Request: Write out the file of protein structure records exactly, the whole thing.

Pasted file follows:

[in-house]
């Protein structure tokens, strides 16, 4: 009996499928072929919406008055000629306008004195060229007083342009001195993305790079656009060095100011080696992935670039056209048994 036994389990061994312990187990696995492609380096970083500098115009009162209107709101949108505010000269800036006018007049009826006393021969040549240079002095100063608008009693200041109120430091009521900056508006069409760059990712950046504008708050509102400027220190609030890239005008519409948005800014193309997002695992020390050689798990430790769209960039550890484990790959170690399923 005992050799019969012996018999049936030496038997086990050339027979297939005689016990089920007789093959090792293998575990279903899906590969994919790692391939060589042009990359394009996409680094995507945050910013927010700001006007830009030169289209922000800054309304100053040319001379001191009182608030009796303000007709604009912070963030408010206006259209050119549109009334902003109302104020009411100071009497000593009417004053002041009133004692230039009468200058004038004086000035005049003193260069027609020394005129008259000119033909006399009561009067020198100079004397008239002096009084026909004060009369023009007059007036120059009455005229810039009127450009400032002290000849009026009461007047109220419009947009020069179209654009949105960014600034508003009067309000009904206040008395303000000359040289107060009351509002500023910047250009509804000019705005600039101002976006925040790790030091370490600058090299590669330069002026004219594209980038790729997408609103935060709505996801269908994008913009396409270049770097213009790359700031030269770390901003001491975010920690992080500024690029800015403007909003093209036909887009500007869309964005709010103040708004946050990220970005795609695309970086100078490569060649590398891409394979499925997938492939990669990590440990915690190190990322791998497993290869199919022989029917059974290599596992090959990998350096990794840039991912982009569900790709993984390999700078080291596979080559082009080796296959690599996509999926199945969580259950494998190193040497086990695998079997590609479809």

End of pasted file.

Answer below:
[in-house]
């Protein structure tokens, strides 16, 4: 009996499928072929919406008055000629306008004195060229007083342009001195993305790079656009060095100011080696992935670039056209048994 036994389990061994312990187990696995492609380096970083500098115009009162209107709101949108505010000269800036006018007049009826006393021969040549240079002095100063608008009693200041109120430091009521900056508006069409760059990712950046504008708050509102400027220190609030890239005008519409948005800014193309997002695992020390050689798990430790769209960039550890484990790959170690399923 005992050799019969012996018999049936030496038997086990050339027979297939005689016990089920007789093959090792293998575990279903899906590969994919790692391939060589042009990359394009996409680094995507945050910013927010700001006007830009030169289209922000800054309304100053040319001379001191009182608030009796303000007709604009912070963030408010206006259209050119549109009334902003109302104020009411100071009497000593009417004053002041009133004692230039009468200058004038004086000035005049003193260069027609020394005129008259000119033909006399009561009067020198100079004397008239002096009084026909004060009369023009007059007036120059009455005229810039009127450009400032002290000849009026009461007047109220419009947009020069179209654009949105960014600034508003009067309000009904206040008395303000000359040289107060009351509002500023910047250009509804000019705005600039101002976006925040790790030091370490600058090299590669330069002026004219594209980038790729997408609103935060709505996801269908994008913009396409270049770097213009790359700031030269770390901003001491975010920690992080500024690029800015403007909003093209036909887009500007869309964005709010103040708004946050990220970005795609695309970086100078490569060649590398891409394979499925997938492939990669990590440990915690190190990322791998497993290869199919022989029917059974290599596992090959990998350096990794840039991912982009569900790709993984390999700078080291596979080559082009080796296959690599996509999926199945969580259950494998190193040497086990695998079997590609479809």